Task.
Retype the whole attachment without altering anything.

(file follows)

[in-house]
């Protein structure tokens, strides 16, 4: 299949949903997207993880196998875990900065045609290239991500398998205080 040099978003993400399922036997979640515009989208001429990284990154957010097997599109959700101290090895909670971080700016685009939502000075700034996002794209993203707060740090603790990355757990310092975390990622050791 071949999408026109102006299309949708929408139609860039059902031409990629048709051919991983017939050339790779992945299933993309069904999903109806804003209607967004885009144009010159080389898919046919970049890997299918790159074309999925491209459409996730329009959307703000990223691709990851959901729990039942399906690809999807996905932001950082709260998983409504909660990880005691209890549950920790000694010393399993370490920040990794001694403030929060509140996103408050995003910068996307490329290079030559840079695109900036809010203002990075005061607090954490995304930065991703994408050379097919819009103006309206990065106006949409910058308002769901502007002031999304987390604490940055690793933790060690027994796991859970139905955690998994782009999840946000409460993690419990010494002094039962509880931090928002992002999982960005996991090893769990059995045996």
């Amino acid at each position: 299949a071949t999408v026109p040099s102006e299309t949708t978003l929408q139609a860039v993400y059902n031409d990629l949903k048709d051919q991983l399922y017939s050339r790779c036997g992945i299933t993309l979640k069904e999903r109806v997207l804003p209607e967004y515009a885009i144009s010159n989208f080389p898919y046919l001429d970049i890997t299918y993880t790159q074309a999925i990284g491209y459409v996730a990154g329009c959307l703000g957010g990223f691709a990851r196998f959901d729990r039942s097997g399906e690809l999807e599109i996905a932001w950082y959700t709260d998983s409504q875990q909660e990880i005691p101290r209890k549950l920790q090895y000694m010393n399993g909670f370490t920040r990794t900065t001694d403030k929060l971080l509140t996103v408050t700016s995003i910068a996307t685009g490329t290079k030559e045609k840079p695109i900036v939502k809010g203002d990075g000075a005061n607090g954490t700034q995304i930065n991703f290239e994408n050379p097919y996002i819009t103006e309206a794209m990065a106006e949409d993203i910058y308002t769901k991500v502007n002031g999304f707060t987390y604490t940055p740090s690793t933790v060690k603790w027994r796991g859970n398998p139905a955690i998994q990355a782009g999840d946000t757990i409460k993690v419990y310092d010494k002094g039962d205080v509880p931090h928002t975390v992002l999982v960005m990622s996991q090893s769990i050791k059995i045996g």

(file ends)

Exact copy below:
[in-house]
């Protein structure tokens, strides 16, 4: 299949949903997207993880196998875990900065045609290239991500398998205080 040099978003993400399922036997979640515009989208001429990284990154957010097997599109959700101290090895909670971080700016685009939502000075700034996002794209993203707060740090603790990355757990310092975390990622050791 071949999408026109102006299309949708929408139609860039059902031409990629048709051919991983017939050339790779992945299933993309069904999903109806804003209607967004885009144009010159080389898919046919970049890997299918790159074309999925491209459409996730329009959307703000990223691709990851959901729990039942399906690809999807996905932001950082709260998983409504909660990880005691209890549950920790000694010393399993370490920040990794001694403030929060509140996103408050995003910068996307490329290079030559840079695109900036809010203002990075005061607090954490995304930065991703994408050379097919819009103006309206990065106006949409910058308002769901502007002031999304987390604490940055690793933790060690027994796991859970139905955690998994782009999840946000409460993690419990010494002094039962509880931090928002992002999982960005996991090893769990059995045996």
């Amino acid at each position: 299949a071949t999408v026109p040099s102006e299309t949708t978003l929408q139609a860039v993400y059902n031409d990629l949903k048709d051919q991983l399922y017939s050339r790779c036997g992945i299933t993309l979640k069904e999903r109806v997207l804003p209607e967004y515009a885009i144009s010159n989208f080389p898919y046919l001429d970049i890997t299918y993880t790159q074309a999925i990284g491209y459409v996730a990154g329009c959307l703000g957010g990223f691709a990851r196998f959901d729990r039942s097997g399906e690809l999807e599109i996905a932001w950082y959700t709260d998983s409504q875990q909660e990880i005691p101290r209890k549950l920790q090895y000694m010393n399993g909670f370490t920040r990794t900065t001694d403030k929060l971080l509140t996103v408050t700016s995003i910068a996307t685009g490329t290079k030559e045609k840079p695109i900036v939502k809010g203002d990075g000075a005061n607090g954490t700034q995304i930065n991703f290239e994408n050379p097919y996002i819009t103006e309206a794209m990065a106006e949409d993203i910058y308002t769901k991500v502007n002031g999304f707060t987390y604490t940055p740090s690793t933790v060690k603790w027994r796991g859970n398998p139905a955690i998994q990355a782009g999840d946000t757990i409460k993690v419990y310092d010494k002094g039962d205080v509880p931090h928002t975390v992002l999982v960005m990622s996991q090893s769990i050791k059995i045996g």